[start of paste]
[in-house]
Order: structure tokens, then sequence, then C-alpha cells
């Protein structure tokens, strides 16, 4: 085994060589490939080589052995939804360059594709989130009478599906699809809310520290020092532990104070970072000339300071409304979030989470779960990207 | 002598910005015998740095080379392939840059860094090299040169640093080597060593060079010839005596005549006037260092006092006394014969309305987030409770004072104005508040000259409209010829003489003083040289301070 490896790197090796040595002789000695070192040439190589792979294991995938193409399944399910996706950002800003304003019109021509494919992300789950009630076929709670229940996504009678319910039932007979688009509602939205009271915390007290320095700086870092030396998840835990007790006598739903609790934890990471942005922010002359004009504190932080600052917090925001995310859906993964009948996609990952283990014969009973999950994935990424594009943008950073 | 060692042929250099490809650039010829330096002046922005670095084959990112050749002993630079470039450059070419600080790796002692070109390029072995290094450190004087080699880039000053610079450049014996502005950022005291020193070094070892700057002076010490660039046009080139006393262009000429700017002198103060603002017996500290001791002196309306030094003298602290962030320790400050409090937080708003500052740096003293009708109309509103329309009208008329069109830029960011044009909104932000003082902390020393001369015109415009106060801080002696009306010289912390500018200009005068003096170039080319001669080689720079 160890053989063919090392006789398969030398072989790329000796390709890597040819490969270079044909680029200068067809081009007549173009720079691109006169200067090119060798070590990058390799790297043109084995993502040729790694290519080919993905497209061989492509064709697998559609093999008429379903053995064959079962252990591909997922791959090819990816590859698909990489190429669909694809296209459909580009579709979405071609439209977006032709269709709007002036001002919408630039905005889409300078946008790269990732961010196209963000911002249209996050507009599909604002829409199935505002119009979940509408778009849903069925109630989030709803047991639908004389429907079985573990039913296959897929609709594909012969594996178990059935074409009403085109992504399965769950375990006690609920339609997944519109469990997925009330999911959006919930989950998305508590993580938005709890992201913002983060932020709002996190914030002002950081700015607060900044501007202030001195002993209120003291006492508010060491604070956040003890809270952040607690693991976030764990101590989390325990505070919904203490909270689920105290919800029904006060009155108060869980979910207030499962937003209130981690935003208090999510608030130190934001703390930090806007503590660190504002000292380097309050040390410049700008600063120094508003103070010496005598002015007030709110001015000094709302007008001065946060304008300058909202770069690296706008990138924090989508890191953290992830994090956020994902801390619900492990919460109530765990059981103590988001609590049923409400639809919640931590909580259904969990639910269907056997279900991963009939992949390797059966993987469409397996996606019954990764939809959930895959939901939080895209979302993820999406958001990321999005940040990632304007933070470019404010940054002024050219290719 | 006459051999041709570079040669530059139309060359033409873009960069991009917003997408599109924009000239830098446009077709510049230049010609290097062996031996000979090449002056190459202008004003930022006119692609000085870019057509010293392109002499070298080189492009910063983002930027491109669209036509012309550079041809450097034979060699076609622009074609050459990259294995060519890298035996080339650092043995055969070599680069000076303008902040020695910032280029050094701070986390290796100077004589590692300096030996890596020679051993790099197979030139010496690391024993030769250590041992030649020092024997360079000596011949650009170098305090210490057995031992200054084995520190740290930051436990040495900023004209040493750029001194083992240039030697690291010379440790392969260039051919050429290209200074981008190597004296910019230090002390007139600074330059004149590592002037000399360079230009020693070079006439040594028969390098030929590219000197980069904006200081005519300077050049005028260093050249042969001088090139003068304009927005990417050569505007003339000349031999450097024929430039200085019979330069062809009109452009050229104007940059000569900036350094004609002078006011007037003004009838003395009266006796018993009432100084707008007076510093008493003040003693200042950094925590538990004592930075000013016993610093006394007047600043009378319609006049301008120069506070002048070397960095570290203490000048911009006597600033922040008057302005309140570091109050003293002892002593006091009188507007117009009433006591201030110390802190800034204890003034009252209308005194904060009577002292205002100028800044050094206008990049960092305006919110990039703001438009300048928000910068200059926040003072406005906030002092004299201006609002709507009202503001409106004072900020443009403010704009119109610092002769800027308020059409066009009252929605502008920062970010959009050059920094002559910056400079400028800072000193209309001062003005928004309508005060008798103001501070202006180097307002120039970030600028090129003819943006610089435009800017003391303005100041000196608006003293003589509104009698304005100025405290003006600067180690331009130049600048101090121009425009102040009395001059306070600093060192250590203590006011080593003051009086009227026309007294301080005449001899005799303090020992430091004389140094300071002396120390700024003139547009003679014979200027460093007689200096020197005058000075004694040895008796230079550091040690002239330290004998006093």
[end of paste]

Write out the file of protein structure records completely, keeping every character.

[in-house]
Order: structure tokens, then sequence, then C-alpha cells
């Protein structure tokens, strides 16, 4: 085994060589490939080589052995939804360059594709989130009478599906699809809310520290020092532990104070970072000339300071409304979030989470779960990207 | 002598910005015998740095080379392939840059860094090299040169640093080597060593060079010839005596005549006037260092006092006394014969309305987030409770004072104005508040000259409209010829003489003083040289301070 490896790197090796040595002789000695070192040439190589792979294991995938193409399944399910996706950002800003304003019109021509494919992300789950009630076929709670229940996504009678319910039932007979688009509602939205009271915390007290320095700086870092030396998840835990007790006598739903609790934890990471942005922010002359004009504190932080600052917090925001995310859906993964009948996609990952283990014969009973999950994935990424594009943008950073 | 060692042929250099490809650039010829330096002046922005670095084959990112050749002993630079470039450059070419600080790796002692070109390029072995290094450190004087080699880039000053610079450049014996502005950022005291020193070094070892700057002076010490660039046009080139006393262009000429700017002198103060603002017996500290001791002196309306030094003298602290962030320790400050409090937080708003500052740096003293009708109309509103329309009208008329069109830029960011044009909104932000003082902390020393001369015109415009106060801080002696009306010289912390500018200009005068003096170039080319001669080689720079 160890053989063919090392006789398969030398072989790329000796390709890597040819490969270079044909680029200068067809081009007549173009720079691109006169200067090119060798070590990058390799790297043109084995993502040729790694290519080919993905497209061989492509064709697998559609093999008429379903053995064959079962252990591909997922791959090819990816590859698909990489190429669909694809296209459909580009579709979405071609439209977006032709269709709007002036001002919408630039905005889409300078946008790269990732961010196209963000911002249209996050507009599909604002829409199935505002119009979940509408778009849903069925109630989030709803047991639908004389429907079985573990039913296959897929609709594909012969594996178990059935074409009403085109992504399965769950375990006690609920339609997944519109469990997925009330999911959006919930989950998305508590993580938005709890992201913002983060932020709002996190914030002002950081700015607060900044501007202030001195002993209120003291006492508010060491604070956040003890809270952040607690693991976030764990101590989390325990505070919904203490909270689920105290919800029904006060009155108060869980979910207030499962937003209130981690935003208090999510608030130190934001703390930090806007503590660190504002000292380097309050040390410049700008600063120094508003103070010496005598002015007030709110001015000094709302007008001065946060304008300058909202770069690296706008990138924090989508890191953290992830994090956020994902801390619900492990919460109530765990059981103590988001609590049923409400639809919640931590909580259904969990639910269907056997279900991963009939992949390797059966993987469409397996996606019954990764939809959930895959939901939080895209979302993820999406958001990321999005940040990632304007933070470019404010940054002024050219290719 | 006459051999041709570079040669530059139309060359033409873009960069991009917003997408599109924009000239830098446009077709510049230049010609290097062996031996000979090449002056190459202008004003930022006119692609000085870019057509010293392109002499070298080189492009910063983002930027491109669209036509012309550079041809450097034979060699076609622009074609050459990259294995060519890298035996080339650092043995055969070599680069000076303008902040020695910032280029050094701070986390290796100077004589590692300096030996890596020679051993790099197979030139010496690391024993030769250590041992030649020092024997360079000596011949650009170098305090210490057995031992200054084995520190740290930051436990040495900023004209040493750029001194083992240039030697690291010379440790392969260039051919050429290209200074981008190597004296910019230090002390007139600074330059004149590592002037000399360079230009020693070079006439040594028969390098030929590219000197980069904006200081005519300077050049005028260093050249042969001088090139003068304009927005990417050569505007003339000349031999450097024929430039200085019979330069062809009109452009050229104007940059000569900036350094004609002078006011007037003004009838003395009266006796018993009432100084707008007076510093008493003040003693200042950094925590538990004592930075000013016993610093006394007047600043009378319609006049301008120069506070002048070397960095570290203490000048911009006597600033922040008057302005309140570091109050003293002892002593006091009188507007117009009433006591201030110390802190800034204890003034009252209308005194904060009577002292205002100028800044050094206008990049960092305006919110990039703001438009300048928000910068200059926040003072406005906030002092004299201006609002709507009202503001409106004072900020443009403010704009119109610092002769800027308020059409066009009252929605502008920062970010959009050059920094002559910056400079400028800072000193209309001062003005928004309508005060008798103001501070202006180097307002120039970030600028090129003819943006610089435009800017003391303005100041000196608006003293003589509104009698304005100025405290003006600067180690331009130049600048101090121009425009102040009395001059306070600093060192250590203590006011080593003051009086009227026309007294301080005449001899005799303090020992430091004389140094300071002396120390700024003139547009003679014979200027460093007689200096020197005058000075004694040895008796230079550091040690002239330290004998006093």